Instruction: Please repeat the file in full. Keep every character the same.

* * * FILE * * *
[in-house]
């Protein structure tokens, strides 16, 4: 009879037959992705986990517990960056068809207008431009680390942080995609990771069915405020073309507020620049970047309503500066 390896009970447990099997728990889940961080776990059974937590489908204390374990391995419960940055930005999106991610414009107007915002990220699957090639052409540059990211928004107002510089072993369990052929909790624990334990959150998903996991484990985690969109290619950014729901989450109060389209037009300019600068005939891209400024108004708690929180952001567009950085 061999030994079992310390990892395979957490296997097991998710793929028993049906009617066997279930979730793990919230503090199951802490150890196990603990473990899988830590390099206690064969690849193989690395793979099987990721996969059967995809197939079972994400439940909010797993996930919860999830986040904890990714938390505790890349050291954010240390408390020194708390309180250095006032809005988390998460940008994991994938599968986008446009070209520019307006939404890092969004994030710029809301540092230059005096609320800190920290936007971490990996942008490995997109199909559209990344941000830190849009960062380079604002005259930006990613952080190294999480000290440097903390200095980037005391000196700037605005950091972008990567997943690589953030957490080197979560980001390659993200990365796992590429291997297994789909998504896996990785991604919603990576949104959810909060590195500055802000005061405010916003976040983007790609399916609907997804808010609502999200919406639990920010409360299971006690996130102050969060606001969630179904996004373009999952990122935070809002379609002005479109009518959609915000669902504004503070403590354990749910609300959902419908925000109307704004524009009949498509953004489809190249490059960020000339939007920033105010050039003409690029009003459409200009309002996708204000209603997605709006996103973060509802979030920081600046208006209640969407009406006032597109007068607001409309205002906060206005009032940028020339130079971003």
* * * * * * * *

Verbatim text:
[in-house]
């Protein structure tokens, strides 16, 4: 009879037959992705986990517990960056068809207008431009680390942080995609990771069915405020073309507020620049970047309503500066 390896009970447990099997728990889940961080776990059974937590489908204390374990391995419960940055930005999106991610414009107007915002990220699957090639052409540059990211928004107002510089072993369990052929909790624990334990959150998903996991484990985690969109290619950014729901989450109060389209037009300019600068005939891209400024108004708690929180952001567009950085 061999030994079992310390990892395979957490296997097991998710793929028993049906009617066997279930979730793990919230503090199951802490150890196990603990473990899988830590390099206690064969690849193989690395793979099987990721996969059967995809197939079972994400439940909010797993996930919860999830986040904890990714938390505790890349050291954010240390408390020194708390309180250095006032809005988390998460940008994991994938599968986008446009070209520019307006939404890092969004994030710029809301540092230059005096609320800190920290936007971490990996942008490995997109199909559209990344941000830190849009960062380079604002005259930006990613952080190294999480000290440097903390200095980037005391000196700037605005950091972008990567997943690589953030957490080197979560980001390659993200990365796992590429291997297994789909998504896996990785991604919603990576949104959810909060590195500055802000005061405010916003976040983007790609399916609907997804808010609502999200919406639990920010409360299971006690996130102050969060606001969630179904996004373009999952990122935070809002379609002005479109009518959609915000669902504004503070403590354990749910609300959902419908925000109307704004524009009949498509953004489809190249490059960020000339939007920033105010050039003409690029009003459409200009309002996708204000209603997605709006996103973060509802979030920081600046208006209640969407009406006032597109007068607001409309205002906060206005009032940028020339130079971003």